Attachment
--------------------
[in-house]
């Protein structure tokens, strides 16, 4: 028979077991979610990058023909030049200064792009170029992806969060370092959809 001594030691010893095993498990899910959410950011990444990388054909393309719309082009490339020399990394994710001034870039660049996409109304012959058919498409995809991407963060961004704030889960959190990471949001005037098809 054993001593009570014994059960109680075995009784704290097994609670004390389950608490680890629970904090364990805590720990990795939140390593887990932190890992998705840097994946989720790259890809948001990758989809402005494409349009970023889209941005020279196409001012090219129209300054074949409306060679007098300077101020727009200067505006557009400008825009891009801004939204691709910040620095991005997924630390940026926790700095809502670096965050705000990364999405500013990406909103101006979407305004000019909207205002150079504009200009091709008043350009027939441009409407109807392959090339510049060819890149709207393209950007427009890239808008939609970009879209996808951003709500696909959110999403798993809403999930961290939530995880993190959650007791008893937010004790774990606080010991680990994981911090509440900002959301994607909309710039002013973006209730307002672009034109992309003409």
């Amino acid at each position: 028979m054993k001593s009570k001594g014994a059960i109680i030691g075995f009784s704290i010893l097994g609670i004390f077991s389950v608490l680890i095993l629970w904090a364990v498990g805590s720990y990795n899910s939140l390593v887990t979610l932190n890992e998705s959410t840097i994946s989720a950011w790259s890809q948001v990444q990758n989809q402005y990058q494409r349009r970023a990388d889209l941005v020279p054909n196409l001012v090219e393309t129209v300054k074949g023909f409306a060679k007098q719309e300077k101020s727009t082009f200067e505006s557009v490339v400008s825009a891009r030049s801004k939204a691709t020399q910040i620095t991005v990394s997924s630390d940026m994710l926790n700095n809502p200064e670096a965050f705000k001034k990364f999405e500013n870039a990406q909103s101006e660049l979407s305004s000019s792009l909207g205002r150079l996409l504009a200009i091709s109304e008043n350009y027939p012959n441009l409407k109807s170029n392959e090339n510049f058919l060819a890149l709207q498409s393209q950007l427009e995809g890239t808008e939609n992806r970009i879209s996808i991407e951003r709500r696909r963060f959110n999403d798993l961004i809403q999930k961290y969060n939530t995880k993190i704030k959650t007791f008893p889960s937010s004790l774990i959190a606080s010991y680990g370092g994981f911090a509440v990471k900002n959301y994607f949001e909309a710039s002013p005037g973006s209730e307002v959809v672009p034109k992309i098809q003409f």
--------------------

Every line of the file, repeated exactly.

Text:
[in-house]
């Protein structure tokens, strides 16, 4: 028979077991979610990058023909030049200064792009170029992806969060370092959809 001594030691010893095993498990899910959410950011990444990388054909393309719309082009490339020399990394994710001034870039660049996409109304012959058919498409995809991407963060961004704030889960959190990471949001005037098809 054993001593009570014994059960109680075995009784704290097994609670004390389950608490680890629970904090364990805590720990990795939140390593887990932190890992998705840097994946989720790259890809948001990758989809402005494409349009970023889209941005020279196409001012090219129209300054074949409306060679007098300077101020727009200067505006557009400008825009891009801004939204691709910040620095991005997924630390940026926790700095809502670096965050705000990364999405500013990406909103101006979407305004000019909207205002150079504009200009091709008043350009027939441009409407109807392959090339510049060819890149709207393209950007427009890239808008939609970009879209996808951003709500696909959110999403798993809403999930961290939530995880993190959650007791008893937010004790774990606080010991680990994981911090509440900002959301994607909309710039002013973006209730307002672009034109992309003409």
């Amino acid at each position: 028979m054993k001593s009570k001594g014994a059960i109680i030691g075995f009784s704290i010893l097994g609670i004390f077991s389950v608490l680890i095993l629970w904090a364990v498990g805590s720990y990795n899910s939140l390593v887990t979610l932190n890992e998705s959410t840097i994946s989720a950011w790259s890809q948001v990444q990758n989809q402005y990058q494409r349009r970023a990388d889209l941005v020279p054909n196409l001012v090219e393309t129209v300054k074949g023909f409306a060679k007098q719309e300077k101020s727009t082009f200067e505006s557009v490339v400008s825009a891009r030049s801004k939204a691709t020399q910040i620095t991005v990394s997924s630390d940026m994710l926790n700095n809502p200064e670096a965050f705000k001034k990364f999405e500013n870039a990406q909103s101006e660049l979407s305004s000019s792009l909207g205002r150079l996409l504009a200009i091709s109304e008043n350009y027939p012959n441009l409407k109807s170029n392959e090339n510049f058919l060819a890149l709207q498409s393209q950007l427009e995809g890239t808008e939609n992806r970009i879209s996808i991407e951003r709500r696909r963060f959110n999403d798993l961004i809403q999930k961290y969060n939530t995880k993190i704030k959650t007791f008893p889960s937010s004790l774990i959190a606080s010991y680990g370092g994981f911090a509440v990471k900002n959301y994607f949001e909309a710039s002013p005037g973006s209730e307002v959809v672009p034109k992309i098809q003409f």